**Influenza A data analysis**. **(a) **Most probable evolutionary tree relating 69 hemagglutinin sequences from human influenza A. Branch coloring indicates inferred rates of nucleotide substitution, with blue denoting the slowest rates and red the fastest. **(b) **Rate heterogeneity of hemagglutinin sequence evolution over time. The plot traces the marginal distribution of relative substitution rates across time. White indicates low posterior density, and yellow/red indicates high density. The estimated rates are higher towards the present, with a notable jump in rate approximately six and ten years before the last sequence sample.

Figure

Figure

We caution against over-interpretation of the punctuated form of the transitions between epochs seen in Figure

**Human.H3.81-98 _{-}2rate.xml**. This is a BEAST XML input file compatible with BEAST 1.5.4 that implements the "fixed epoch" model used to confirm the signal for a temporal ate change in the influenza data set.

Click here for file

Discussion

Although it has been clear for quite some time that no universal molecular clock exists, a new question is emerging about what is the phylogenetic footprint of local molecular clocks. With increasing densely sampled phylogenetic trees, we should start to be able to get estimates of the extent of local clocks.

A major limitation of local clock models has been a dearth of methods to appraise all the possible rate assignments for various lineages ^{2n-2 }possible local clock models and automatically returns the most parsimonious descriptions of the data.

The RLC description finds notable similarity to a compound Poisson process for rate variation

Compared to the auto-correlated rate models

Further, hybrid models remain within reach in which rate multipliers ** ϕ **draw

While the transition kernels we employ in this paper successfully explore the posterior distribution for the three examples, we can envision datasets for which our algorithm would have difficulties producing accurate estimates of the posterior distribution. High correlation most likely exists between the evolutionary tree ** τ **and location indicators

Alternatively, ** τ **or all possible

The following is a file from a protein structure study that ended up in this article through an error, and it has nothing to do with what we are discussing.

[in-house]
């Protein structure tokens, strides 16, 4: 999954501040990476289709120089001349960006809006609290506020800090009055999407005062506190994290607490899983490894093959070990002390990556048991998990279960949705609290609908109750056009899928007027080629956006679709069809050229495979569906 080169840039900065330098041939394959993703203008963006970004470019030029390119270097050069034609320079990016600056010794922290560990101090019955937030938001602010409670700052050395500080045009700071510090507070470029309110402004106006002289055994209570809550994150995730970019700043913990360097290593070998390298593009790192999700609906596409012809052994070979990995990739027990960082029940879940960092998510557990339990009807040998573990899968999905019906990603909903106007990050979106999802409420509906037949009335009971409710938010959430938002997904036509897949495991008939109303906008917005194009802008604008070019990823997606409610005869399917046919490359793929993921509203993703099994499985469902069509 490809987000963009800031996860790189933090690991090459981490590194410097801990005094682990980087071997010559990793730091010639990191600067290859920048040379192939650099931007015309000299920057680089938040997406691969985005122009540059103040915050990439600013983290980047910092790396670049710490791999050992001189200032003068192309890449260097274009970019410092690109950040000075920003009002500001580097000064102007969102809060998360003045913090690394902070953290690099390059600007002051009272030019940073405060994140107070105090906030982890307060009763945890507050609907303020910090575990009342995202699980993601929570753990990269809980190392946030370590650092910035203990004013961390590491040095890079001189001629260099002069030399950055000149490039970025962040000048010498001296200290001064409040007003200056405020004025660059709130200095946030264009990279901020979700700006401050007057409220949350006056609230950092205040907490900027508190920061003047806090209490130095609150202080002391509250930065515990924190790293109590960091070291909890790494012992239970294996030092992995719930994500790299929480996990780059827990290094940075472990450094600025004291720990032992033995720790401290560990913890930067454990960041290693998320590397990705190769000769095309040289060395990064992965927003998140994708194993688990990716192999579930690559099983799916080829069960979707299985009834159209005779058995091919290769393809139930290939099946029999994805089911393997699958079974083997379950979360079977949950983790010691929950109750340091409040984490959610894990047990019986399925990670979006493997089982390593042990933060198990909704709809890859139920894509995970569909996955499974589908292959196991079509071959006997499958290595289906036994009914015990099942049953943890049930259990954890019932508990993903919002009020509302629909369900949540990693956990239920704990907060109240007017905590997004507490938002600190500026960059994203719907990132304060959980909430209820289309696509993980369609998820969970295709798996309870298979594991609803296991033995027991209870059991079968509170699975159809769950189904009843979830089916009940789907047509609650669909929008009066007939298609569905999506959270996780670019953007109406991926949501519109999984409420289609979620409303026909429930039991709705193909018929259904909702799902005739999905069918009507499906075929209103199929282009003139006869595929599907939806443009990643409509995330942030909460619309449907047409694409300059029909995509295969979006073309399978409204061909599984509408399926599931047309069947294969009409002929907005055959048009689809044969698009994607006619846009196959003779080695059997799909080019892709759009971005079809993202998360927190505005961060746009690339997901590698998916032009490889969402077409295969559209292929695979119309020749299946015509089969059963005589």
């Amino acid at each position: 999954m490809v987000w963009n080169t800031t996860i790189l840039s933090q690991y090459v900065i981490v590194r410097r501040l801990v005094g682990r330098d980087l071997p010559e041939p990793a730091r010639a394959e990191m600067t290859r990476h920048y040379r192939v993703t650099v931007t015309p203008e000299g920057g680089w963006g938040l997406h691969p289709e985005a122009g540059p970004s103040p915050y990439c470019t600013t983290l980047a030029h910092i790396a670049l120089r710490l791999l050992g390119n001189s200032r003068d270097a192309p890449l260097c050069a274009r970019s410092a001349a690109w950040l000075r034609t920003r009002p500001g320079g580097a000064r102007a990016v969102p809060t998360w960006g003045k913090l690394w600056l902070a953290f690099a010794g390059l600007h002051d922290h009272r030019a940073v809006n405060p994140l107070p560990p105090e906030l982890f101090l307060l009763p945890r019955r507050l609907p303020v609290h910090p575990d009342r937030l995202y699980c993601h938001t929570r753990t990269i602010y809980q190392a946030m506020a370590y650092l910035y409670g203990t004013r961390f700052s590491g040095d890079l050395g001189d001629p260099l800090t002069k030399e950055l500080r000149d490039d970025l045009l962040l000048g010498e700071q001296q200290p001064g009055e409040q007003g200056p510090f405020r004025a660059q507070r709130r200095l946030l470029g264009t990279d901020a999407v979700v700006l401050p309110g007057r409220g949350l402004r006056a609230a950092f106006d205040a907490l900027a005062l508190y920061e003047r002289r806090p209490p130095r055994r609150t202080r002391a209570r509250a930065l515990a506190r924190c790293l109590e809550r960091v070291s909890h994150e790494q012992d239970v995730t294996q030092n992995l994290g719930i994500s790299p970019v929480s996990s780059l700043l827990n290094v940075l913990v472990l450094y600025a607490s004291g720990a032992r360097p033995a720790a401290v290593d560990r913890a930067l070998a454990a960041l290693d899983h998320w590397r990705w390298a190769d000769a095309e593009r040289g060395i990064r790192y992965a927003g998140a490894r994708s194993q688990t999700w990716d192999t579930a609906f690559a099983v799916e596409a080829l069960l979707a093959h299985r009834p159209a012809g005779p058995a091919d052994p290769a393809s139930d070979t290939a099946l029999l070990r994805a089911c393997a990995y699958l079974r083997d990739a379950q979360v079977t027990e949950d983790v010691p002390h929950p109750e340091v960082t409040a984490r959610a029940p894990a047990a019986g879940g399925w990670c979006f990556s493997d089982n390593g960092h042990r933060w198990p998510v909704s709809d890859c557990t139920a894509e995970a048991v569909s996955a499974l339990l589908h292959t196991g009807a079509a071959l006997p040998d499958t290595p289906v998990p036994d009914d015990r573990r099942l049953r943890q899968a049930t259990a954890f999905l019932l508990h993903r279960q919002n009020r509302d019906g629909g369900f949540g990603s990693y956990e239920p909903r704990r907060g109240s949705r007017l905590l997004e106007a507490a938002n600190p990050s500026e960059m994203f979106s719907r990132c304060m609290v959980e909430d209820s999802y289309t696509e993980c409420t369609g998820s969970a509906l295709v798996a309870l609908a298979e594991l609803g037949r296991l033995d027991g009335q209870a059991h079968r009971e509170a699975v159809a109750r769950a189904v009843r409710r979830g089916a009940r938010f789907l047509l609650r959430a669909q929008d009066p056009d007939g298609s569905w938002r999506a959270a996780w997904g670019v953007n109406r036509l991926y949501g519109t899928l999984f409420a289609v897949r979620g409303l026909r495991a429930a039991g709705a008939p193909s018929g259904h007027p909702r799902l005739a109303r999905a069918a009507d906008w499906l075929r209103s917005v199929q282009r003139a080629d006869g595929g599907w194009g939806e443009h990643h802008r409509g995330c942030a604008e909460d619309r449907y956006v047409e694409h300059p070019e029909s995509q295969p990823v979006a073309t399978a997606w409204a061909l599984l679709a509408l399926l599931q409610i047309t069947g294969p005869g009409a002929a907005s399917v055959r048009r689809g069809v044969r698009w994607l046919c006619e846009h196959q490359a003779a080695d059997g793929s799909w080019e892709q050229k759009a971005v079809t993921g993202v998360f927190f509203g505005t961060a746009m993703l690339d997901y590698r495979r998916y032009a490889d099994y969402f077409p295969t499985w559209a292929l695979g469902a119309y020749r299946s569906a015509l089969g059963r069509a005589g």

Conclusions

We have proposed an efficient method to sample over random local molecular clocks while simultaneously estimating the phylogeny. The new method conveniently allows a comparison of the strict molecular clock against a large array of alternative local molecular clock models. We have illustrated the method's utility on three example data sets involving mammal, primate and influenza evolution. We also explored a method to visualize the complex posterior distribution on the influenza data set which led to discovery of a strong temporal signal for the evolutionary rate in that data set, although this observation may well be attributed to temporal variation in sampling pattern. The examples that we have investigated suggest that large sequence datasets may only require a relatively small number of local molecular clocks to reconcile their branch lengths with a time scale. All of the analyses described here are implemented in the open access software package BEAST 1.5.4

Authors' contributions

Both authors developed the idea and conducted the main experiments. AJD implemented the Bayesian stochastic search variable selection in the BEAST 1.5 and BEAST 2 open source software packages. Both authors debugged the software and wrote supporting software to analyze and visualize the results. Both authors were involved in the writing of the manuscript.

Acknowledgements

This paper was conceived in New Zealand, the new Middle Earth. We thank the Department of Computer Science, University of Auckland for hosting M.A.S. as an Honorary Research Fellow. We thank Andrew Rambaut for assisting with the fixed-epoch analysis of the Influenza data set. This work is supported in part by the John Simon Guggenheim Memorial Foundation, the National Evolutionary Synthesis Center (NSF #EF-0423641) and NIH R01 GM086887.